AMERICAN MOTORCYCLIST MARCH 2019
American Flat Track
In his five-year American Flat Track career, Davis Fisher has experienced his share of victories and defeats. The son of former AMA Grand National Championship racer Rex Fisher, the Warren, Ore., product experienced a year as a factory rider and continues to push his racing career forward on his own.
Davis Fisher made a strong impression on the flat track paddock shortly after turning pro in 2014. He missed out on winning the FTPro Class title by 1 point and finished second in the GNC2 Class standings his rookie year. He won the GNC2 Class championship in 2015. His success in the series’ junior classes earned him a factory Harley-Davidson ride for 2016.
Despite his strong results in the lower classes, Fisher struggled to get the newly-introduced Harley-Davidson XG750 model to work for him. He finished the season 15th in the GNC championship standings, but notched three top-10 finishes.
Fisher said a lot of self-doubt crept in as the 2016 dragged on. But his time as a factory rider gave him experience with public relations. And he enjoyed having so many fans walk up and want to talk with him.
After losing his factory ride, he set out in 2017 to show that his results from the previous year weren’t indicative of his capabilities. Riding a privateer Kawasaki-powered machine, Fisher finished the 2017 season in eighth place in the AFT Twins Class standings, with two top-fives and 10 top-10 finishes.
In May 2018, Fisher bought an Indian FTR750 from fellow racer Andy DiBrino and has been campaigning that bike in AFT Twins competition.
Since he competes without the backing of a factory or major team, Fisher and his father have to keep costs down and run their program on a tight budget. Fisher drives a van to each round. The van is loaded with the FTR750 and everything he needs in the paddock.
During the 2017 season, Rex Fisher flew into rounds on Friday mornings to help with set-up on Friday and race day Saturday, then flew home Sunday to be at work Monday morning.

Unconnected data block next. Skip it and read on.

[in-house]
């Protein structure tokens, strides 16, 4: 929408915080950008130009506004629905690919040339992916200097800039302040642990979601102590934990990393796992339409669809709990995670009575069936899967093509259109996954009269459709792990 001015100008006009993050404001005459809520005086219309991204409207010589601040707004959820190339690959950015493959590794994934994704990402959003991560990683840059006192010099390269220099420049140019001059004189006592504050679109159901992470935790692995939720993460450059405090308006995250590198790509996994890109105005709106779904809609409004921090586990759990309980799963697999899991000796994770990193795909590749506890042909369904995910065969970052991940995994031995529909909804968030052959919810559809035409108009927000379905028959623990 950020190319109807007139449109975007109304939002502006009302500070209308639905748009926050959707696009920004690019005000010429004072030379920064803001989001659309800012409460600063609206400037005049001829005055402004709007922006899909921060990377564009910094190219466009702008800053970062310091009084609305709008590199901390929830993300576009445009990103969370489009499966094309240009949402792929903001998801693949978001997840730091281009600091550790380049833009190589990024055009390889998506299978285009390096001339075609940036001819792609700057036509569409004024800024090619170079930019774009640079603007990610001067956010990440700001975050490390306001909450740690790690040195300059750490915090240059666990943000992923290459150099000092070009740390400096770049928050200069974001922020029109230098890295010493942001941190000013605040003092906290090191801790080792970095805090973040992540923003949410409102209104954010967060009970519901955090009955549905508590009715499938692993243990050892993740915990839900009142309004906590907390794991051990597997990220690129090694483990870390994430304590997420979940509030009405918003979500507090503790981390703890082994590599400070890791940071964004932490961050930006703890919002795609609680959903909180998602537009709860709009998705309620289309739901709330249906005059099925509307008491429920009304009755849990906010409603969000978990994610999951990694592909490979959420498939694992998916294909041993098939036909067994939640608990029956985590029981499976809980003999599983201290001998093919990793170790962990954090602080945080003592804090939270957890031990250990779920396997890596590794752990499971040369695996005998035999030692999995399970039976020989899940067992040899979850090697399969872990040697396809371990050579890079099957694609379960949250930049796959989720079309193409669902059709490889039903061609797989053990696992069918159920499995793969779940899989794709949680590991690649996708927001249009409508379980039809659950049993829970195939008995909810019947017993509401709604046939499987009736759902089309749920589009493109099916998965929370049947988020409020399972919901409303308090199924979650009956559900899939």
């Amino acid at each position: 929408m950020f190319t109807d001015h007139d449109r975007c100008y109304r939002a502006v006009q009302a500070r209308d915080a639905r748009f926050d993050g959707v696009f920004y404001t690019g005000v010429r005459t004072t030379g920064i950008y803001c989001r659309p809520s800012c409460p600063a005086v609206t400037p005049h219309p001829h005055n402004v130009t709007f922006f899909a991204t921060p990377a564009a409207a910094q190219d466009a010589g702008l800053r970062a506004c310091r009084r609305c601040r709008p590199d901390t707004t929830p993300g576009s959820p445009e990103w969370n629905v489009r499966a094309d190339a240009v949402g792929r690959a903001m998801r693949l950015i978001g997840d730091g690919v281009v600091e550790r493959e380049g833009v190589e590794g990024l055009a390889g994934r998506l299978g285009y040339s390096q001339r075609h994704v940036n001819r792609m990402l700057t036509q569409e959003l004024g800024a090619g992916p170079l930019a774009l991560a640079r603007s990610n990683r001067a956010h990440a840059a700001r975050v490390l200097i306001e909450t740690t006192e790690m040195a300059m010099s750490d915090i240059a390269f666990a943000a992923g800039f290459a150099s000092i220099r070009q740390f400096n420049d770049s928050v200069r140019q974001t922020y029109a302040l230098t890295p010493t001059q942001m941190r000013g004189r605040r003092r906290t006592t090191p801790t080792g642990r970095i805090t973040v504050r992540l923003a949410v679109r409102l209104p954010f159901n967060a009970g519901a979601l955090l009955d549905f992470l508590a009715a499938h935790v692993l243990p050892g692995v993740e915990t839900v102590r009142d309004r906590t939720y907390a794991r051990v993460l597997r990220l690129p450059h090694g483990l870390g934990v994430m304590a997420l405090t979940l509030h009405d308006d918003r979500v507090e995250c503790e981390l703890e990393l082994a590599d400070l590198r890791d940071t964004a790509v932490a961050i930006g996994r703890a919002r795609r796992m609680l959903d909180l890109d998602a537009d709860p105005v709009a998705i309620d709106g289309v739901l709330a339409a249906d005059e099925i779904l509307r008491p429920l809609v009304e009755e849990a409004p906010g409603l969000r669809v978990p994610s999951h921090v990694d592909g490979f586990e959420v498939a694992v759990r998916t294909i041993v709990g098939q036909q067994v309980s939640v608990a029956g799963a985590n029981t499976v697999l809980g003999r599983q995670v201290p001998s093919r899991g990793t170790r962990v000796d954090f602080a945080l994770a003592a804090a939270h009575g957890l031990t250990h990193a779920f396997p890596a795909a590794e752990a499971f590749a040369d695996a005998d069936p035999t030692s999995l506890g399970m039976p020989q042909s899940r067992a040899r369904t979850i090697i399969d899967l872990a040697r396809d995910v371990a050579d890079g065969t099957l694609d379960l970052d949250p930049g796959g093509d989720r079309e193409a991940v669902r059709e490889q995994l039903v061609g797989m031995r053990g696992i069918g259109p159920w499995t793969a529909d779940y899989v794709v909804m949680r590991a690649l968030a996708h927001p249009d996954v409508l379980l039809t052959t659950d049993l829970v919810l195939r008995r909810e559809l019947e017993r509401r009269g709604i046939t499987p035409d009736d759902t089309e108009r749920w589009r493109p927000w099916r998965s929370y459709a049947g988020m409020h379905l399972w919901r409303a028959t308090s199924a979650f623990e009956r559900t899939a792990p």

Davis Fisher said it was frustrating going from being a factory rider back to being a privateer, but what he has accomplished as a privateer means even more to him now.
He also said there are some small advantages to being a privateer in pro flat track competition, like being able to try new parts without having to consult factory engineers.
Fisher said some of the downsides of being a privateer are the lack of media and fan attention and the demands of doing so much of the off-track work on your own.
“It’s hard to get people’s attention in the paddock when you don’t have a big transporter, like the factories and bigger teams do,” he said. “In 2017, I had to spend a lot of time working on the bike and didn’t have the time to train properly. In 2018, I realized I had to make time to train and get to the gym more.”
To support his racing career, Fisher lives with his girlfriend’s family in Michigan about eight months of the year and works for his girlfriend’s father’s heating, ventilation and air conditioning business.
Fisher’s advice to other privateer flat track riders is to stay positive, even when things get tough.
“It’s hard, because when something goes wrong, like the bike fails, it’s on me,” he said. “You just can’t let it get to you, and you can’t leave out physical training.”